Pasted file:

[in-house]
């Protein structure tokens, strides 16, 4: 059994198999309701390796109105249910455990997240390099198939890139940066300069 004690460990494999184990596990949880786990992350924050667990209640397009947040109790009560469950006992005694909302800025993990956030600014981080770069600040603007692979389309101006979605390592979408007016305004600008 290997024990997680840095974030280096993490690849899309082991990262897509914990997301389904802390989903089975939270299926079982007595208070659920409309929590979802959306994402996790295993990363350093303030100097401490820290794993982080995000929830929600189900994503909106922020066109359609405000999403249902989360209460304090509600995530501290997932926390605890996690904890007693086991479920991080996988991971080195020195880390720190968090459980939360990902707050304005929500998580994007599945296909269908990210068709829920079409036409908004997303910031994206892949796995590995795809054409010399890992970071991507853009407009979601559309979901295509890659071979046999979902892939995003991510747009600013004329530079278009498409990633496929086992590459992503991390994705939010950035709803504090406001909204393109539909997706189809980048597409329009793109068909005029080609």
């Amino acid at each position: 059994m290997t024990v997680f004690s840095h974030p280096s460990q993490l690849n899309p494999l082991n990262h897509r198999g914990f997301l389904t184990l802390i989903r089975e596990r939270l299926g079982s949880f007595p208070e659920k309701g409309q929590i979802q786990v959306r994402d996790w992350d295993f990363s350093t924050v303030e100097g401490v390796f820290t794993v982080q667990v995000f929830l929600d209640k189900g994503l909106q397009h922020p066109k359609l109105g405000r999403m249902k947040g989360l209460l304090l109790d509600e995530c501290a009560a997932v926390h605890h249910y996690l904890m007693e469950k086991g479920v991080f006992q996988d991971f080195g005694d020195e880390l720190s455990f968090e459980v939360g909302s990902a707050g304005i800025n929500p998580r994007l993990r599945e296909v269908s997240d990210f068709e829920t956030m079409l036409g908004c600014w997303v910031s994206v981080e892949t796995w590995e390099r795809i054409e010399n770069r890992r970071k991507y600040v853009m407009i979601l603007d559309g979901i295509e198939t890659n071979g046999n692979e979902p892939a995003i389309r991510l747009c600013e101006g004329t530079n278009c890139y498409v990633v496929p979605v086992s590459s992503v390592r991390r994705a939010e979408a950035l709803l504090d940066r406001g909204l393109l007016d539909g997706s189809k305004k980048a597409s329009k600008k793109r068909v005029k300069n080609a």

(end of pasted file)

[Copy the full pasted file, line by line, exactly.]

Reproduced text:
[in-house]
């Protein structure tokens, strides 16, 4: 059994198999309701390796109105249910455990997240390099198939890139940066300069 004690460990494999184990596990949880786990992350924050667990209640397009947040109790009560469950006992005694909302800025993990956030600014981080770069600040603007692979389309101006979605390592979408007016305004600008 290997024990997680840095974030280096993490690849899309082991990262897509914990997301389904802390989903089975939270299926079982007595208070659920409309929590979802959306994402996790295993990363350093303030100097401490820290794993982080995000929830929600189900994503909106922020066109359609405000999403249902989360209460304090509600995530501290997932926390605890996690904890007693086991479920991080996988991971080195020195880390720190968090459980939360990902707050304005929500998580994007599945296909269908990210068709829920079409036409908004997303910031994206892949796995590995795809054409010399890992970071991507853009407009979601559309979901295509890659071979046999979902892939995003991510747009600013004329530079278009498409990633496929086992590459992503991390994705939010950035709803504090406001909204393109539909997706189809980048597409329009793109068909005029080609």
């Amino acid at each position: 059994m290997t024990v997680f004690s840095h974030p280096s460990q993490l690849n899309p494999l082991n990262h897509r198999g914990f997301l389904t184990l802390i989903r089975e596990r939270l299926g079982s949880f007595p208070e659920k309701g409309q929590i979802q786990v959306r994402d996790w992350d295993f990363s350093t924050v303030e100097g401490v390796f820290t794993v982080q667990v995000f929830l929600d209640k189900g994503l909106q397009h922020p066109k359609l109105g405000r999403m249902k947040g989360l209460l304090l109790d509600e995530c501290a009560a997932v926390h605890h249910y996690l904890m007693e469950k086991g479920v991080f006992q996988d991971f080195g005694d020195e880390l720190s455990f968090e459980v939360g909302s990902a707050g304005i800025n929500p998580r994007l993990r599945e296909v269908s997240d990210f068709e829920t956030m079409l036409g908004c600014w997303v910031s994206v981080e892949t796995w590995e390099r795809i054409e010399n770069r890992r970071k991507y600040v853009m407009i979601l603007d559309g979901i295509e198939t890659n071979g046999n692979e979902p892939a995003i389309r991510l747009c600013e101006g004329t530079n278009c890139y498409v990633v496929p979605v086992s590459s992503v390592r991390r994705a939010e979408a950035l709803l504090d940066r406001g909204l393109l007016d539909g997706s189809k305004k980048a597409s329009k600008k793109r068909v005029k300069n080609a």